(continued from part 2)
First, the solution to Puzzle #2, the math puzzle. If you factor out 225 into its prime factors, you get 3, 3, 5 and 5. The clue specifies that are three kids, and two are twins. That would seem to indicate that their ages are either 5, 5 ad 9, or 3, 3 and the relatively elderly 25. The final clue, which should break the ambiguity, mentions that there is a “youngest child.” Neither of those combination fits. (Or rather, fits conclusively. You could claim that a twin can still count as a youngest, but as it doesn’t yield an unarbitrary answer, it’s a moot point.) This is when you realize that a list of prime factors doesn’t ever list 1, which is a perfectly acceptable age. Thus: 15, 15 and 1. I’m guessing he was an accident.
Puzzle #3: Letterless signs
I didn’t actually crib this puzzle from GAMES magazine, but I could have. It’s just the sort of thing you’d find in there. The inspiration came from wanting a puzzle that was very location-dependent, that would force teams to walk around and closely observe the neighborhood.
The pages in the booklet featured nine photos of signs on Lawrence Avenue, except with one or more words Photoshopped out of each one. Under each photo were exactly as many blanks as were in the missing words, with one or two of the letter highlighted in yellow. Once filled in, the highlighted letters (thirteen in all) were to be rearranged into a three-word phrase — a clue for the master puzzle.
Post-game analysis: I was a little worried that asking people to rearrange thirteen letters would be too difficult, but no one complained. Everyone seemed to key into the fact that one of the words had to be one of the characters/foods from the puzzle (“sage”), and the rest fell in from there (”… came third”). From what I heard, people also enjoyed the chance to see the neighborhood. All in all, a good puzzle.
Puzzle #4: Truth/Lie
This one came directly from a book by Raymond Smullyan, mathematician and philosopher of some reknown. The booklet showed a poem:
Roses are red / Violets are blue
One’s all false / And one’s all true
One’s both / Which has the clue?
When they got to the destination, teams found three pieces of foam core tied to a fence, each emblazoned with two enigmatic sentences. They were:
- The real clue is not on this board
- The real clue is on the orange board
- The real clue is not on the green board
- The real clue is on the purple board
- The real clue is not on this board
- The real clue is on the green board
Understanding, from the notebook, that one board had two truths, one two lies, and one one of each, you’re a few steps of deduction away from realizing the real clue is on the purple board. Flipping it over would reveal the master clue: “Eloise didn’t use rosemary, which was in the dish that came 4th”. Flipping over the other two boards revealed fake clues.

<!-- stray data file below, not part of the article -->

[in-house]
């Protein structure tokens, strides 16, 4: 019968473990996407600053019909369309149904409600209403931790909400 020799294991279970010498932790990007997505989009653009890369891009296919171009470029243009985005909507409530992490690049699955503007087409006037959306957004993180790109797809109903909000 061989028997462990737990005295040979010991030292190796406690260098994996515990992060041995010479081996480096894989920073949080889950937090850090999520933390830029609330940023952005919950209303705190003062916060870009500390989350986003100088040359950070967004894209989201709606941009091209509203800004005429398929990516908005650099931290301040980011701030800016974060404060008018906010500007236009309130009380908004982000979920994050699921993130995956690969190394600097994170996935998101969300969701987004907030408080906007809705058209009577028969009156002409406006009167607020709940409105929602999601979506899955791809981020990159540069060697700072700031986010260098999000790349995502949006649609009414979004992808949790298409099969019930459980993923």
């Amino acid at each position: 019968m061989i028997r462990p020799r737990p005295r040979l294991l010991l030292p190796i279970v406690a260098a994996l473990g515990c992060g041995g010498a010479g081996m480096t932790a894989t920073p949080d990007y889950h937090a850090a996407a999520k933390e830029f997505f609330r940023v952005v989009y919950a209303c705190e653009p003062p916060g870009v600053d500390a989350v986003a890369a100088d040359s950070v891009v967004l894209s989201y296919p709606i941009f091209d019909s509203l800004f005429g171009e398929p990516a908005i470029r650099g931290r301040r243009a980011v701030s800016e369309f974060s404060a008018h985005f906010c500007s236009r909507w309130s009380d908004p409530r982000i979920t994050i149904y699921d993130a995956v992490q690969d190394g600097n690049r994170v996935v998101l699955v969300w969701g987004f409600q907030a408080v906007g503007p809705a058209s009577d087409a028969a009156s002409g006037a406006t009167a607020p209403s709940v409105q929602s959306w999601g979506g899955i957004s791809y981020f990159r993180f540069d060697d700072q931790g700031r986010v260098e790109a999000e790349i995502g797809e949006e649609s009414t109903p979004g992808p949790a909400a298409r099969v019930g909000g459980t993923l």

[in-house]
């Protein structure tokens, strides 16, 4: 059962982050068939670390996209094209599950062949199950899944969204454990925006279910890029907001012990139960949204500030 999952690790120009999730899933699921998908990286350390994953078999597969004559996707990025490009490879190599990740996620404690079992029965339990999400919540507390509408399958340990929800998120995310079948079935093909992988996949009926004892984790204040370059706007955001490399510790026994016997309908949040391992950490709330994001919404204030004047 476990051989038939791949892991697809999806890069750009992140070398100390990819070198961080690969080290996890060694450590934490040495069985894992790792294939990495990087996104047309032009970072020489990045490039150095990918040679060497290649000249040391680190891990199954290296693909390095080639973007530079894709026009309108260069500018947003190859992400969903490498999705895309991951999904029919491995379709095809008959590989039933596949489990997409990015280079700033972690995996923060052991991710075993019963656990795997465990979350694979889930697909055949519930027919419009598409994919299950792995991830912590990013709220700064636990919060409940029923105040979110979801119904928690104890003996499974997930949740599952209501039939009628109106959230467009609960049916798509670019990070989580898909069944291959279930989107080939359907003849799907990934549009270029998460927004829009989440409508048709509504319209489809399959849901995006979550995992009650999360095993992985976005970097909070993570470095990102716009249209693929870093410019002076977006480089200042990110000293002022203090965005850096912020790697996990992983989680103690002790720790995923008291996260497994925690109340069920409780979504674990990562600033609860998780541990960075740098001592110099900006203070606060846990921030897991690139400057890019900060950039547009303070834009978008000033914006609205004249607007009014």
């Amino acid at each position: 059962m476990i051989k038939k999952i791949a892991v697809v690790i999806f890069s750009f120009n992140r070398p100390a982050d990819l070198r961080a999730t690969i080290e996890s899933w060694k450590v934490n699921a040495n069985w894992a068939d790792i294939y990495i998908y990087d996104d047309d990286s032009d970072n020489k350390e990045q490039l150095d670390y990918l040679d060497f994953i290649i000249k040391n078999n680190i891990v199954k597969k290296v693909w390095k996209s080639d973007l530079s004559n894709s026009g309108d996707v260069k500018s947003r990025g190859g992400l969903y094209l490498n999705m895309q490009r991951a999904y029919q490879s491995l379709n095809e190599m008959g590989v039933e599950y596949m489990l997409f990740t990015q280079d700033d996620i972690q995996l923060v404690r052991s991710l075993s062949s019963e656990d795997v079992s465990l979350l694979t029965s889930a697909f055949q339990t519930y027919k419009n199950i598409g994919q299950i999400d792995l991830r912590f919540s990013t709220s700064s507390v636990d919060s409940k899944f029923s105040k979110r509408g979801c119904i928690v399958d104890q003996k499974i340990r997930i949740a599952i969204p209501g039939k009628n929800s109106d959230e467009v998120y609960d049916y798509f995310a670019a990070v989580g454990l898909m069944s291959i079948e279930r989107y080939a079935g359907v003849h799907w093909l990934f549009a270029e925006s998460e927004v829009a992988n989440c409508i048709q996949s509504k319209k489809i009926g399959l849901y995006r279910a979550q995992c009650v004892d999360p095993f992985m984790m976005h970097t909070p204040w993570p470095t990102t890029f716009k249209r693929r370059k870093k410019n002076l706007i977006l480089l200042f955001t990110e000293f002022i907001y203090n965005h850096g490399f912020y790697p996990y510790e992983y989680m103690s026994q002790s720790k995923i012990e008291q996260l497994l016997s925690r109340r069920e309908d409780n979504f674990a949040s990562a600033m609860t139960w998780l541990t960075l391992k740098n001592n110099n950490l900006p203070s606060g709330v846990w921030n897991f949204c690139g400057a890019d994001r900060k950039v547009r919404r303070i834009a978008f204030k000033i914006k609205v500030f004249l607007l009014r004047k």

As a special, devious bonus, I actually made the fake clues true. This way, teams couldn’t compare the information they already had with the supposed fake clues, thus finding the answer through trial and error. Furthermore, if they mis-solved this puzzle, and took away the wrong master clue, they wouldn’t be fed improper info.
Post-game analysis: I actually thought this puzzle wasn’t sexy enough. Sarah fought for it, though, so we kept it. I think most teams enjoyed it, except for one, who found the boards all flipped over (the wind was whipping them around), and didn’t understand the real puzzle was on the backside.
Puzzle #5: Park Hunt
We based the master puzzle on a pre-constructed grid, with pre-written clues, and one of them was written in this form: “The five guests, in no particular order, were…” and then went on to list a particular attribute (name, dish, ingredient or place) of each guest. Sarah realized this was a perfect set-up for a puzzle that required teams to solve five mini-puzzles, which we ended up setting up in a block-long, sparsely populated park nearby. The notebook read as follows:
Past the water treatment plant
you’ll find a compass rose
Along the path to the northwest is
where this puzzle goes.
Spread throughout the park to
your great glee
You’ll find five items, each
Some you’ll find hard, and some
But don’t move or change them —
that would be sleazy.
The key here are the words “exclusive mutually.” Some teams started collecting clues, thinking the all were related to the same guest, not different guests. When talking with Jeremy about this, he admitted he saw the words in the poem, but thought they were just part of a tortured rhyme. I’ll admit to be a tortured poet, but I’m not lazy with my hints.
The five clues, as all teams eventually discovered, were:
- A silver medal, representing second place.
- A chalk image of a clock, representing thyme.
- A bag filled with a lot of keys, representing latkes.
- A tupperware filled with stinky kimchee, representing kimchee.
- A strip of paper with a bunch of seemingly random letters on it. The paper was in a box attached to a slat-backed bench. Putting the paper behind the bench, and lining it up with the spaces between slats, revealed the letters S Q U I D F A C E, representing Cthulhu.
Post-game analysis: Really good puzzle for this kind of game, allowing teams to divide and conquer. There were varying levels of difficulty to getting the mini-puzzles. And having that (unintentionally) sneaky notebook clue gave it an extra layer of crypticness (actually a word). Second-favorite story arising from this puzzle: someone on my mom’s team saw the clock, and said out loud, “He doesn’t mean thyme? Sandy wouldn’t pull that.” And my mom replied, “Oh YES he would!” One minor bug: we forgot to put a boundary on how far teams should walk, causing, in one case, the death of one errant puzzler at the hands of a hobo.